Sound Perception (80 KB)
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The paired nature of human hearing makes it possible to determine the direction from which sound originates. One of the most important properties of spatial hearing in connection to this is its ability, to isolate a piece of sound information from a host of sounds coming from various directions and to more or less suppress all the others. For example this happens by concentrating on a certain speaker while the sounds of several other voices arrive at the ear with equal loudness. This analytic ability of the ear is called "intelligent listening". In general it is supported by simultaneous optical information. Such selective hearing also exists for perception of sound pitch and sound color.
Directional perception in the horizontal plane is based on the subconscious comparison of nerve signals coming from both ears. In the case of sound coming from frontal direction these signals are identical; in the case of a lateral shift in the direction of origin, they differ, corresponding to the angle of incidence. The hearing determines the direction of sound source origin with help of these differences. The signals arrive at the two ears with delay time differences and, depending on the spectrum, with intensity differences. Delay time and intensity differences always occur at the same time; separate investigation of the two influences is only possible with the help of "earphone experiments". Directional perception in the vertical plane is possible on the basis of sound color differences.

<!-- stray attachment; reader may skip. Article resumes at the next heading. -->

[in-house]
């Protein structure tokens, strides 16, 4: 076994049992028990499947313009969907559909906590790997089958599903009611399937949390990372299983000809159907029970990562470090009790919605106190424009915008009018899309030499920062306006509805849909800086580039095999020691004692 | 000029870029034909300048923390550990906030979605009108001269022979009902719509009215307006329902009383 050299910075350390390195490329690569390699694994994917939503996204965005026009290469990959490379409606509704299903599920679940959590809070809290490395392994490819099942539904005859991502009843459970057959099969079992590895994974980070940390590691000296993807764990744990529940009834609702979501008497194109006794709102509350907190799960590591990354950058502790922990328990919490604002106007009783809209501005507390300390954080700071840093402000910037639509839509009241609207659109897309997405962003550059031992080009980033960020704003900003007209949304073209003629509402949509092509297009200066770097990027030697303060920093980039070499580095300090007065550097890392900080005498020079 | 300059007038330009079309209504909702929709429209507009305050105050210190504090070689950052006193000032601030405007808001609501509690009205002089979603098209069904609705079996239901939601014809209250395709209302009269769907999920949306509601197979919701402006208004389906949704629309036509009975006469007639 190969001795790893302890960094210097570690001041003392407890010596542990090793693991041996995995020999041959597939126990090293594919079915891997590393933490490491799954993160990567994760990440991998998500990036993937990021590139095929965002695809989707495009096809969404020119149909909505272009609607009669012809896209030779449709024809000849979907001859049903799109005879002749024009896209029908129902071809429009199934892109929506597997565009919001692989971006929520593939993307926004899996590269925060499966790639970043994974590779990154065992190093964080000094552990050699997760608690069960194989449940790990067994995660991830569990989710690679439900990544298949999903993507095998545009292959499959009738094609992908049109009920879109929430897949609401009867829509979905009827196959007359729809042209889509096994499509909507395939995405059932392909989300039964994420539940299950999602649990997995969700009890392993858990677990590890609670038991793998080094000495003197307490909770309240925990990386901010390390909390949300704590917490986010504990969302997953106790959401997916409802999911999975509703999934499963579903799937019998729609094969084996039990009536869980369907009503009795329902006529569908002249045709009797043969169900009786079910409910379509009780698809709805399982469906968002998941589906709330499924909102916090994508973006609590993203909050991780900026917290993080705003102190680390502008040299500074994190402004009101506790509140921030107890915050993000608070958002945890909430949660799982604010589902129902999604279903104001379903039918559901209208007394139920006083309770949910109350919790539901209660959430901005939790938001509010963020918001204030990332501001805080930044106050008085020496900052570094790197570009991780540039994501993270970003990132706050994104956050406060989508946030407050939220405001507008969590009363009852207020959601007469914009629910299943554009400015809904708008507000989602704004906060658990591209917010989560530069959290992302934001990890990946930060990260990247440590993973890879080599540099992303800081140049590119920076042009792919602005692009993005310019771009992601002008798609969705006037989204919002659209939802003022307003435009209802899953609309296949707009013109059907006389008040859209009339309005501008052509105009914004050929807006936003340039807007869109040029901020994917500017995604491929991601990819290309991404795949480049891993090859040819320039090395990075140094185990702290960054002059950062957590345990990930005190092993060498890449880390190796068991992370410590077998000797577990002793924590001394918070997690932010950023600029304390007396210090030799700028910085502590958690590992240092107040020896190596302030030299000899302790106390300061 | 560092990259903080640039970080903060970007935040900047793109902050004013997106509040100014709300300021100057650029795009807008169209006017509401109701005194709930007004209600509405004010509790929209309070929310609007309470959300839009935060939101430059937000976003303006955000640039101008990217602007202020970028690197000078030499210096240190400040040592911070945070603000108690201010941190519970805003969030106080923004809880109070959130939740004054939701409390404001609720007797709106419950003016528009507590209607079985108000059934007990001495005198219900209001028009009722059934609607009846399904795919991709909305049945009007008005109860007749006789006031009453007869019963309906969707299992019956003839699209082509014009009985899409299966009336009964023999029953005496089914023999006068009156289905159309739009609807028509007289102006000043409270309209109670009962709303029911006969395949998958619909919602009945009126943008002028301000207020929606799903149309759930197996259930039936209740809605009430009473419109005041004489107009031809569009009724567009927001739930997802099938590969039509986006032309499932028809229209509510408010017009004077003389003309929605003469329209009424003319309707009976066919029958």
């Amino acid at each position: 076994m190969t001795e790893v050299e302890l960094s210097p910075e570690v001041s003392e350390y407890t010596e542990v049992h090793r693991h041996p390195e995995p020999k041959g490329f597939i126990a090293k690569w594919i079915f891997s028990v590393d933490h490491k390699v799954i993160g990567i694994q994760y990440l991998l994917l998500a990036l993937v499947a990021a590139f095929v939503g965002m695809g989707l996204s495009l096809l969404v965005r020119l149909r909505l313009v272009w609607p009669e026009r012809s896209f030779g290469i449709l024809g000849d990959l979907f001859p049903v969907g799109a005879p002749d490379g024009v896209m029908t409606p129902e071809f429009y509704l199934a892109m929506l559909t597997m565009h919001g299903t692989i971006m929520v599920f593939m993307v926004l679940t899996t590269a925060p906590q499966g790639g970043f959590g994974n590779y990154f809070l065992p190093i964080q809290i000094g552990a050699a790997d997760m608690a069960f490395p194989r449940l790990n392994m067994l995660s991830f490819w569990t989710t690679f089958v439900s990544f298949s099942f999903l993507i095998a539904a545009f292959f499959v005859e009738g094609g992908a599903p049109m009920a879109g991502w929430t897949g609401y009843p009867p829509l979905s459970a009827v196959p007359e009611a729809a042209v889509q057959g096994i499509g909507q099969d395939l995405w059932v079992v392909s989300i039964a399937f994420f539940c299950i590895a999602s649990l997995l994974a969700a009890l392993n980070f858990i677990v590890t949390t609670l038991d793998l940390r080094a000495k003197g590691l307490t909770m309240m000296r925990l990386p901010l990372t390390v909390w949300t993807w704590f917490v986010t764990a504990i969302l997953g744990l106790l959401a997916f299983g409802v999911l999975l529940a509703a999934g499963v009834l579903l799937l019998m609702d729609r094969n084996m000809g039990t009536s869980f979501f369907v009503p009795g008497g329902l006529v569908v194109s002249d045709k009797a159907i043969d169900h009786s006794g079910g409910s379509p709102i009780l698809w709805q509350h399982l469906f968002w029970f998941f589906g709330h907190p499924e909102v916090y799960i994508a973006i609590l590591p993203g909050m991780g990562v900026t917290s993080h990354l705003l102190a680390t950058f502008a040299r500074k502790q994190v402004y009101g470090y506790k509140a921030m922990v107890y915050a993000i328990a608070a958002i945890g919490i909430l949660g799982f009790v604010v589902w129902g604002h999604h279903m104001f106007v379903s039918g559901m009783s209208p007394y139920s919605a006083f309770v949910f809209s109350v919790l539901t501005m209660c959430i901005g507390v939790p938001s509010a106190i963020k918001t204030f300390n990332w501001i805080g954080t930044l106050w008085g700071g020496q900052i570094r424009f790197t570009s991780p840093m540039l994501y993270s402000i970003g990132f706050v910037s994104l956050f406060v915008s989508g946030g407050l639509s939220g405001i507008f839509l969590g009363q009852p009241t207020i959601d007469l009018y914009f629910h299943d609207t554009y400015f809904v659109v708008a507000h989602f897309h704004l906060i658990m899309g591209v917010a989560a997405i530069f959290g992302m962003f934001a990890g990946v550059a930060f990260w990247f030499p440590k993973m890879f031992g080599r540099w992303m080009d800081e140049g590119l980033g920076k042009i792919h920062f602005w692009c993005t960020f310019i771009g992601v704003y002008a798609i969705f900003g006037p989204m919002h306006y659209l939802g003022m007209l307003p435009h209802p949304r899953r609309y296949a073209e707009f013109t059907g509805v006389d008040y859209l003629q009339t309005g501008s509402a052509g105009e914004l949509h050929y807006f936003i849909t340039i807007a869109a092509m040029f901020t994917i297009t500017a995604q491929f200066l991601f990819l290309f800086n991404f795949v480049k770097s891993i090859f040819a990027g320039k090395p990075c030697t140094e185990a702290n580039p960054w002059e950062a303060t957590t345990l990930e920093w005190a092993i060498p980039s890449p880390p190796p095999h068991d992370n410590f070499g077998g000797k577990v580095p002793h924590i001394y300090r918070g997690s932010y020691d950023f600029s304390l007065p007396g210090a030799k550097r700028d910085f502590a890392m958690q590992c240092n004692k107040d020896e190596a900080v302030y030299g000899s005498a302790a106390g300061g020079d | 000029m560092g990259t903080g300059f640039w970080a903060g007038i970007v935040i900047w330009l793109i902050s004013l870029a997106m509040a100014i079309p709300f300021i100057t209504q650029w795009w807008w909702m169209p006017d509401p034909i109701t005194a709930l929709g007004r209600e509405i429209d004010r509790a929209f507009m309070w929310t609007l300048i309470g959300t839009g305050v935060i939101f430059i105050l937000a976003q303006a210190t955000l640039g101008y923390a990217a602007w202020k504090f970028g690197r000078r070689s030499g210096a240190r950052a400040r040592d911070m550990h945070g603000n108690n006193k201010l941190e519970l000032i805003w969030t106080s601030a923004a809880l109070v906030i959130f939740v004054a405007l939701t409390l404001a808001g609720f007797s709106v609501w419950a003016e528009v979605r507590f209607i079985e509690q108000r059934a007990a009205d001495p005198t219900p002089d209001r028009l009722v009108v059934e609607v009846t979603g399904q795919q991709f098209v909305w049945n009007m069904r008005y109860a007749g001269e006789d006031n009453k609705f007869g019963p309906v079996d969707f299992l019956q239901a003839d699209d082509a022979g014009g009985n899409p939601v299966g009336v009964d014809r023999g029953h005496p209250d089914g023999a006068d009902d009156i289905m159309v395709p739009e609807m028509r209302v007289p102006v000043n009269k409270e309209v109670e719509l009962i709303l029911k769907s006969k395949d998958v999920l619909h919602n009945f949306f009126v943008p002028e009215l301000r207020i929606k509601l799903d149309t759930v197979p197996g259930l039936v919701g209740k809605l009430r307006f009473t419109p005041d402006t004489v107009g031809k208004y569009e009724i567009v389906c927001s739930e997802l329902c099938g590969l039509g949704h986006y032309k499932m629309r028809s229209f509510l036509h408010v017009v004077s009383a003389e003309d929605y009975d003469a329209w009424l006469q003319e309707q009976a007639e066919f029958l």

In the case of sound incidence from lateral directions there is a distance difference [s] which corresponds to a delay time difference [t] between the signals at the two ears, depending on the distance [d] between the two ears and the angle of sound incidence. The following equation was derived from experiments (see fig. 1).
The biggest delay time difference due to sound incidence from one side amounts to about 0,6 ms; the smallest delay time difference which can be perceived amounts to about 0.03 ms, corresponding to [s] = 1 cm. The definition of time delay differences is unambiguous for sound which contains many impulses such as speech and in general also music.
For continuous sound on the other hand the delay time difference appears as a phase difference which, however, is dependent not only on direction but also on frequency. Above about 800 Hz the correspondence direction of incidence - phase difference is moreover ambiguous. So directional perception due to delay time differences is mainly possible for impulse sound; the accuracy of location is highest in the direction of sight.